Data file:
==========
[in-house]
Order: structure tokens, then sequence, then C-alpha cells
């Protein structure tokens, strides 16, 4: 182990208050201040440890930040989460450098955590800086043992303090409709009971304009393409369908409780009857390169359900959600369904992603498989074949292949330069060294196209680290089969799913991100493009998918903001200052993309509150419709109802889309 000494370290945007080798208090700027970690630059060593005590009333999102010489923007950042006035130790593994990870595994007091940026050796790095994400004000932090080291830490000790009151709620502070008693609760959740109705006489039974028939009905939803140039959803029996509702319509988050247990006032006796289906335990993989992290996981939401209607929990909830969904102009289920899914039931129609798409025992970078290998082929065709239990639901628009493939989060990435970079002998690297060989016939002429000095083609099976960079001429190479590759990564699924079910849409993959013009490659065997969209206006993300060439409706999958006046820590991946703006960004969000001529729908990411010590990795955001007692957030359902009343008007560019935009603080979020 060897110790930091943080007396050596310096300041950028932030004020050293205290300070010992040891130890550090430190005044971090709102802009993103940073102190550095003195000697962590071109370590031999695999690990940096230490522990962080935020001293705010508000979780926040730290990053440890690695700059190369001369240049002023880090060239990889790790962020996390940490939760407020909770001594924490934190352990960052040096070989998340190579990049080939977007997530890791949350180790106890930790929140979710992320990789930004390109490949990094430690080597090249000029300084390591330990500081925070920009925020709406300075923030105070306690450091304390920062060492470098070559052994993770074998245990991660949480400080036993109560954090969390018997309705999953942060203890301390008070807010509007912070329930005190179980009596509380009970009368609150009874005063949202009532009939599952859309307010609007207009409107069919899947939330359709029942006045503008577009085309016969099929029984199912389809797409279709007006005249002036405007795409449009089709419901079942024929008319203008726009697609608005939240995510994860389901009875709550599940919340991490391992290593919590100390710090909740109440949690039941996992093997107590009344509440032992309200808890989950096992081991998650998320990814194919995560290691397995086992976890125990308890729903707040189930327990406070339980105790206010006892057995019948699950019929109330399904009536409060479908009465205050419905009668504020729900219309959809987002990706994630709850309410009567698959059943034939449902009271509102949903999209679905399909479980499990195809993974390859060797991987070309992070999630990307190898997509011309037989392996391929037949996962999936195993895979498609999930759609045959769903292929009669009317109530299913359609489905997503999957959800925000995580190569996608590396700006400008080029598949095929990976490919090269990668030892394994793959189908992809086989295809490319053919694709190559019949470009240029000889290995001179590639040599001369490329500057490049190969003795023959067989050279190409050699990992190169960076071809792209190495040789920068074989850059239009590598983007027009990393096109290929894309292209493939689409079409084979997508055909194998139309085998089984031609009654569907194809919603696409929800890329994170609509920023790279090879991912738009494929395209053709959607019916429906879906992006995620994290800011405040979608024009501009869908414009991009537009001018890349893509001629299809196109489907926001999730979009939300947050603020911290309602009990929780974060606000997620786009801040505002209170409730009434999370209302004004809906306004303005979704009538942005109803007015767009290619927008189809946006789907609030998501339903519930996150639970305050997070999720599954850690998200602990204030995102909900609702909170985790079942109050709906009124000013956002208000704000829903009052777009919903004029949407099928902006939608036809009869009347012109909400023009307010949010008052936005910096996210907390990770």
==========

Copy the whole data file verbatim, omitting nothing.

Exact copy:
[in-house]
Order: structure tokens, then sequence, then C-alpha cells
């Protein structure tokens, strides 16, 4: 182990208050201040440890930040989460450098955590800086043992303090409709009971304009393409369908409780009857390169359900959600369904992603498989074949292949330069060294196209680290089969799913991100493009998918903001200052993309509150419709109802889309 000494370290945007080798208090700027970690630059060593005590009333999102010489923007950042006035130790593994990870595994007091940026050796790095994400004000932090080291830490000790009151709620502070008693609760959740109705006489039974028939009905939803140039959803029996509702319509988050247990006032006796289906335990993989992290996981939401209607929990909830969904102009289920899914039931129609798409025992970078290998082929065709239990639901628009493939989060990435970079002998690297060989016939002429000095083609099976960079001429190479590759990564699924079910849409993959013009490659065997969209206006993300060439409706999958006046820590991946703006960004969000001529729908990411010590990795955001007692957030359902009343008007560019935009603080979020 060897110790930091943080007396050596310096300041950028932030004020050293205290300070010992040891130890550090430190005044971090709102802009993103940073102190550095003195000697962590071109370590031999695999690990940096230490522990962080935020001293705010508000979780926040730290990053440890690695700059190369001369240049002023880090060239990889790790962020996390940490939760407020909770001594924490934190352990960052040096070989998340190579990049080939977007997530890791949350180790106890930790929140979710992320990789930004390109490949990094430690080597090249000029300084390591330990500081925070920009925020709406300075923030105070306690450091304390920062060492470098070559052994993770074998245990991660949480400080036993109560954090969390018997309705999953942060203890301390008070807010509007912070329930005190179980009596509380009970009368609150009874005063949202009532009939599952859309307010609007207009409107069919899947939330359709029942006045503008577009085309016969099929029984199912389809797409279709007006005249002036405007795409449009089709419901079942024929008319203008726009697609608005939240995510994860389901009875709550599940919340991490391992290593919590100390710090909740109440949690039941996992093997107590009344509440032992309200808890989950096992081991998650998320990814194919995560290691397995086992976890125990308890729903707040189930327990406070339980105790206010006892057995019948699950019929109330399904009536409060479908009465205050419905009668504020729900219309959809987002990706994630709850309410009567698959059943034939449902009271509102949903999209679905399909479980499990195809993974390859060797991987070309992070999630990307190898997509011309037989392996391929037949996962999936195993895979498609999930759609045959769903292929009669009317109530299913359609489905997503999957959800925000995580190569996608590396700006400008080029598949095929990976490919090269990668030892394994793959189908992809086989295809490319053919694709190559019949470009240029000889290995001179590639040599001369490329500057490049190969003795023959067989050279190409050699990992190169960076071809792209190495040789920068074989850059239009590598983007027009990393096109290929894309292209493939689409079409084979997508055909194998139309085998089984031609009654569907194809919603696409929800890329994170609509920023790279090879991912738009494929395209053709959607019916429906879906992006995620994290800011405040979608024009501009869908414009991009537009001018890349893509001629299809196109489907926001999730979009939300947050603020911290309602009990929780974060606000997620786009801040505002209170409730009434999370209302004004809906306004303005979704009538942005109803007015767009290619927008189809946006789907609030998501339903519930996150639970305050997070999720599954850690998200602990204030995102909900609702909170985790079942109050709906009124000013956002208000704000829903009052777009919903004029949407099928902006939608036809009869009347012109909400023009307010949010008052936005910096996210907390990770």